Minnesota should use ARP funds to pay back federal loan, not raise tax on businesses

Since the beginning of the pandemic through Sept. 11, state governments have paid out $836 billion in unemployment payments. Minnesota has so far paid out $14.7 billion, with a huge chunk of that coming from the federal government.

Not all of that $14.7 billion was fully funded, however. Minnesota had to borrow $1.13 billion from the federal government in order to cover deficits in the unemployment insurance trust fund.

Minnesota is one of the few states whose unemployment compensation trust funds are insolvent.

Unemployment insurance tax rates could go up

One thing that is likely to happen if the debt is not paid is that employers will face an increase in their unemployment insurance rates. As the Minnpost explains:

While Minnesota’s total is small compared to some bigger states — California owes $19.5 billion — it is large enough to threaten state employers with increases in unemployment insurance taxes once a plan to pay the money back is formulated. And absent a change in state law or a move to pay the debt using something other than rate hikes, state employers could see hikes as high as 14 percent.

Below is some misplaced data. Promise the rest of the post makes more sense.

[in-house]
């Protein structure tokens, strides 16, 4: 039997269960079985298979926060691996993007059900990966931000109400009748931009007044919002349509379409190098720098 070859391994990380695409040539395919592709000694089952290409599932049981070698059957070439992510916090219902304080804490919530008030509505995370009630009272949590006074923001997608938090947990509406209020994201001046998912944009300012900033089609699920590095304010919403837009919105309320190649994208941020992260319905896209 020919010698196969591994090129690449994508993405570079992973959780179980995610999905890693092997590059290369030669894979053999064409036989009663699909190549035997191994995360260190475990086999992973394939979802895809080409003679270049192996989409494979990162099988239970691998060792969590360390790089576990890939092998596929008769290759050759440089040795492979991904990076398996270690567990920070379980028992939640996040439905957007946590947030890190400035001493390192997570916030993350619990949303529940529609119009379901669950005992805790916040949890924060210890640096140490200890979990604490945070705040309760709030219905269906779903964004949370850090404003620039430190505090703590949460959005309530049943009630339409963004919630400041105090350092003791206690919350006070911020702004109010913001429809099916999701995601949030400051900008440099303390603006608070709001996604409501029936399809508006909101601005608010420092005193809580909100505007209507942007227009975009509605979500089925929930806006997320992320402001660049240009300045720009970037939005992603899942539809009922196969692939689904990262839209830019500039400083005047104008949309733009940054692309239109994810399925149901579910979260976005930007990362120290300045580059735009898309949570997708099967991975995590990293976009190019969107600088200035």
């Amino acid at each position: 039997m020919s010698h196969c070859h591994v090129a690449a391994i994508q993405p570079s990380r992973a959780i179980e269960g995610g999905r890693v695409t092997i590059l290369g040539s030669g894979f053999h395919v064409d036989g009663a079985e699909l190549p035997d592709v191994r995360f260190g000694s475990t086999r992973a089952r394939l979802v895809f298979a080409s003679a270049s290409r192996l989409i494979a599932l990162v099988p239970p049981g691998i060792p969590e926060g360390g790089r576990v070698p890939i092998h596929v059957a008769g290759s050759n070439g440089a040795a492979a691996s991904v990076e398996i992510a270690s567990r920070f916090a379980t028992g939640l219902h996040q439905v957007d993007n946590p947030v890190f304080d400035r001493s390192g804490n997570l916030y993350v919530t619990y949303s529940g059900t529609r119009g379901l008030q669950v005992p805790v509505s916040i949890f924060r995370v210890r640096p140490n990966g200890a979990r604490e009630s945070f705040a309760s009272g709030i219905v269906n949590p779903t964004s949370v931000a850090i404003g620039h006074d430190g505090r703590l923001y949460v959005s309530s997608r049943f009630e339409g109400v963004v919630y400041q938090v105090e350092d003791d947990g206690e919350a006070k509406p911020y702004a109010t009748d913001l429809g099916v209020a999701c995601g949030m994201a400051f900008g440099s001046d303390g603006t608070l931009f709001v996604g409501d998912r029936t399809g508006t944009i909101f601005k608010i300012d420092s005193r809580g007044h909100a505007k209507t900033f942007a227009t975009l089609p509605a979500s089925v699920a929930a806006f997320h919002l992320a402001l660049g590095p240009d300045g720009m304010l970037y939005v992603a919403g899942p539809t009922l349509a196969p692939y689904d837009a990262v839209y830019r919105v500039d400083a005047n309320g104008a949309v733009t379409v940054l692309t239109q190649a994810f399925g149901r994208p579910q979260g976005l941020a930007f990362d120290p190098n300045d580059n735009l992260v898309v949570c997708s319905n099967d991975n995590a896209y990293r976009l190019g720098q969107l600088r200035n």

Businesses are, however, trying to recover. And the current worker shortage crisis is already threatening to prolong that recovery. Hiking unemployment insurance taxes would further add to the burden that businesses have to pass through and slow down hiring as individuals reenter the workforce.

Additionally, federal government debts face interest charges that accumulate over time.

What can be done

In order to prevent further burdening businesses with more taxes, Minnesota can use funds from the American Rescue Plan to pay back the federal government. This is something that a lot of states like Hawaii and Ohio have done.

While most of the ARP money has been allocated, Minnesota still has quite a significant amount to be allocated in the next session that could be used to repay the loan instead of burdening employers, especially since, as the Tax Foundation estimates, “replenishing these funds through tax revenues would require years of astronomically high tax rates on employment.”

Paying off the debt would also ensure that Minnesota focuses on replenishing the unemployment trust fund to pre-pandemic levels.